In other words, the percentage of deaths among the elite was much higher than those of the middle or lower classes. In examining Over the Top closely, one detail stands out–the men are not holding their weapons as if they intend to fire them. The guns hang limply as if recognizing the futility of firing. The posture of the bodies, the stooped shoulders, the walking gait, all speak of resignation, not a spirited charge. Lewis-Steeple said,

By the rule of the British Army, junior officers were the first “over the top” and the last to retreat..Of course, public school boys were easier for the Germans and Turks to hit. Due to their better diet and general physical fitness they were, on average, five inches taller than their working-class contemporaries in 1914..One might almost say that public school boys had been physically built up for the slaughter. School sport, as the Duke of Wellington suggested, was a key part in their preparation as incipient warriors..Lionel Sotheby wrote in his last letter before he was killed in battle in 1915: “Eton will be to the last the same as my parents and dear friends are to me… To die for one’s school is an honour.”Loyalty is an elastic concept. If a boy could be made loyal to his “house,” his school, he could be made loyal to his country.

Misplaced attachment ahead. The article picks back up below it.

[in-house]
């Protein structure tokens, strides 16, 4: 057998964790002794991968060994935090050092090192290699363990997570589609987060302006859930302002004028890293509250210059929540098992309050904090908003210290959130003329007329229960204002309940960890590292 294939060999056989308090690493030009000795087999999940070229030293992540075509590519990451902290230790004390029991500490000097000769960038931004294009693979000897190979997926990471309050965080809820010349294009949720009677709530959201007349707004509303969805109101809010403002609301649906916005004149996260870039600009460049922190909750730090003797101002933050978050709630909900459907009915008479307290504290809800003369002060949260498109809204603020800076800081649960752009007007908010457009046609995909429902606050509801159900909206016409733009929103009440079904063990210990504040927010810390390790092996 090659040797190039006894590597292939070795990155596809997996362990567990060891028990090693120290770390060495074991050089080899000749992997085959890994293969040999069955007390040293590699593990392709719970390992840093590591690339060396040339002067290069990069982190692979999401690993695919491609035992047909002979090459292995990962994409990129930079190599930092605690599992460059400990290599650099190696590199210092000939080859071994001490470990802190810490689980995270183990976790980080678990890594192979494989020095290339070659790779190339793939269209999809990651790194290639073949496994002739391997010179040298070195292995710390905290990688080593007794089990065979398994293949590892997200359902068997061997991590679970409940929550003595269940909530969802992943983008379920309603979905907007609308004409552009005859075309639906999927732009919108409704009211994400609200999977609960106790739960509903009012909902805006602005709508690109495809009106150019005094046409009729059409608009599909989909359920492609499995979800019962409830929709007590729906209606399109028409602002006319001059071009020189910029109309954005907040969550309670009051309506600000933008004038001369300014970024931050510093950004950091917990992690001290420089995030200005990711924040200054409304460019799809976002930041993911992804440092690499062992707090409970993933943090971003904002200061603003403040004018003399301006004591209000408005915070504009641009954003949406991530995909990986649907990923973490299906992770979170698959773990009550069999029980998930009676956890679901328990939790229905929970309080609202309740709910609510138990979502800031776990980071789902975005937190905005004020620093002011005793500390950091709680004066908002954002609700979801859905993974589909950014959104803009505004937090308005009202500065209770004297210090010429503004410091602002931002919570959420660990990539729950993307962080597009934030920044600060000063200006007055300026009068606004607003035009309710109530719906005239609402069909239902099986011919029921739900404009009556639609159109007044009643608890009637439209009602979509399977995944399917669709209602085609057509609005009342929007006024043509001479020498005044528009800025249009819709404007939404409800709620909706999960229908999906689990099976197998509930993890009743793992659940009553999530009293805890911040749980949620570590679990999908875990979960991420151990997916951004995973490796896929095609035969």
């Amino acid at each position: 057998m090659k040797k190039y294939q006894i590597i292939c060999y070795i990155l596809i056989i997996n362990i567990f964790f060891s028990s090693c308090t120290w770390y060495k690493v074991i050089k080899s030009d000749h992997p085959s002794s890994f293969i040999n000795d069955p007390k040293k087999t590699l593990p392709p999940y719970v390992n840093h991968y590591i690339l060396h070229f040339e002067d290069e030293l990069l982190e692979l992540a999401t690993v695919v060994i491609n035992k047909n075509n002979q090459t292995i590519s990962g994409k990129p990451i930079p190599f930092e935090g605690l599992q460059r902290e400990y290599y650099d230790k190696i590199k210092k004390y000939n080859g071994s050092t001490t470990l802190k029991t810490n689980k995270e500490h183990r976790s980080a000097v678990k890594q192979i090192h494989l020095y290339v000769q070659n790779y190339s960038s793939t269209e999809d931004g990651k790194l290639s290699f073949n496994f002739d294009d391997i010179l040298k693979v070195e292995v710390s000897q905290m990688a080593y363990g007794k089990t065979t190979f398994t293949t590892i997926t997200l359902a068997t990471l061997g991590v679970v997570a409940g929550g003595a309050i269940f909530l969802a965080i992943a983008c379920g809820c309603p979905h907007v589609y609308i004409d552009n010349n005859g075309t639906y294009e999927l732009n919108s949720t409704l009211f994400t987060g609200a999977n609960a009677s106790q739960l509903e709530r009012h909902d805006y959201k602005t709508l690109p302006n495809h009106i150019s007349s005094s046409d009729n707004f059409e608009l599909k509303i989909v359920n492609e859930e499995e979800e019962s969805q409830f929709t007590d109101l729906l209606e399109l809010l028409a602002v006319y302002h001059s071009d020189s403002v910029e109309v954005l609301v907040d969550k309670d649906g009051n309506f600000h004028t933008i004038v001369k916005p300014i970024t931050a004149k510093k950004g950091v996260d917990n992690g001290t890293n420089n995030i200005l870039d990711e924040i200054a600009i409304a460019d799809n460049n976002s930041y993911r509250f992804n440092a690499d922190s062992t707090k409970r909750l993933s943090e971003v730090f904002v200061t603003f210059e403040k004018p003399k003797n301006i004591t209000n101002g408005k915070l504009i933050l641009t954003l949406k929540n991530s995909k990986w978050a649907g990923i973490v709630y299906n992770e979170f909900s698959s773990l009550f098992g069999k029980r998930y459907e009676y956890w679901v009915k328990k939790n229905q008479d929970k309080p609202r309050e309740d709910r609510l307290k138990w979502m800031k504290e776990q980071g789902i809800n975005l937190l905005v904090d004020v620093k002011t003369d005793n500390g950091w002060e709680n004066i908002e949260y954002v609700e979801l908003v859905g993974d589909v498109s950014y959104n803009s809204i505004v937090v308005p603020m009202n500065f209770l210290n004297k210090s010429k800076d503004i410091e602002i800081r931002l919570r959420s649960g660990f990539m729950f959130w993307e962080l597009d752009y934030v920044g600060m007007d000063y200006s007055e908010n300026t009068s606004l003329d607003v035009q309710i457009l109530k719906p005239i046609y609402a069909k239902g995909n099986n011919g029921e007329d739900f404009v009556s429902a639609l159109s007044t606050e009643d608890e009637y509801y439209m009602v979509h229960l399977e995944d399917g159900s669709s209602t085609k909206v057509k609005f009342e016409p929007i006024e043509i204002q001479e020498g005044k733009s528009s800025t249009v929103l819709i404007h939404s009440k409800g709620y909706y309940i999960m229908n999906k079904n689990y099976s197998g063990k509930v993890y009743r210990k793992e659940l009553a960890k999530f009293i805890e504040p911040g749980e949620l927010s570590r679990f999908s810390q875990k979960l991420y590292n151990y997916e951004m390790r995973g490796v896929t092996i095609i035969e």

To illustrate the point made by Lewis-Stemple, which could be read as those who were trained to lead naturally stepped up when the time came, the unit that Nash depicted was none other than the famous Artists’ Rifles. Today the Artists’ Rifles Association still exists, describing the historic role of this very special group of artists: The 38th Middlesex Rifle Volunteer Corps was formed on 25 May 1860 as part of the volunteer movement which arose after the Crimean War. The 38th was composed of painters, sculptors, musicians, architects, actors and members of other artistic occupations and was based in the Chelsea area of Middlesex. For that reason it was almost certainly informally titled the “Artists’ Volunteers.” The badge of the 38th Middlesex Rifle Volunteer Corps was designed by W.C. Wyon, an original member of the unit and a Queen’s Medallist and Engraver to the Signet. The helmet plate badge had a “Mars and Minerva” design in the centre and had the characteristic Maltese Cross background associated with the rifle regiments. The Artists’ Rifles adopted the ‘Mars and Minerva’ motif as their badge.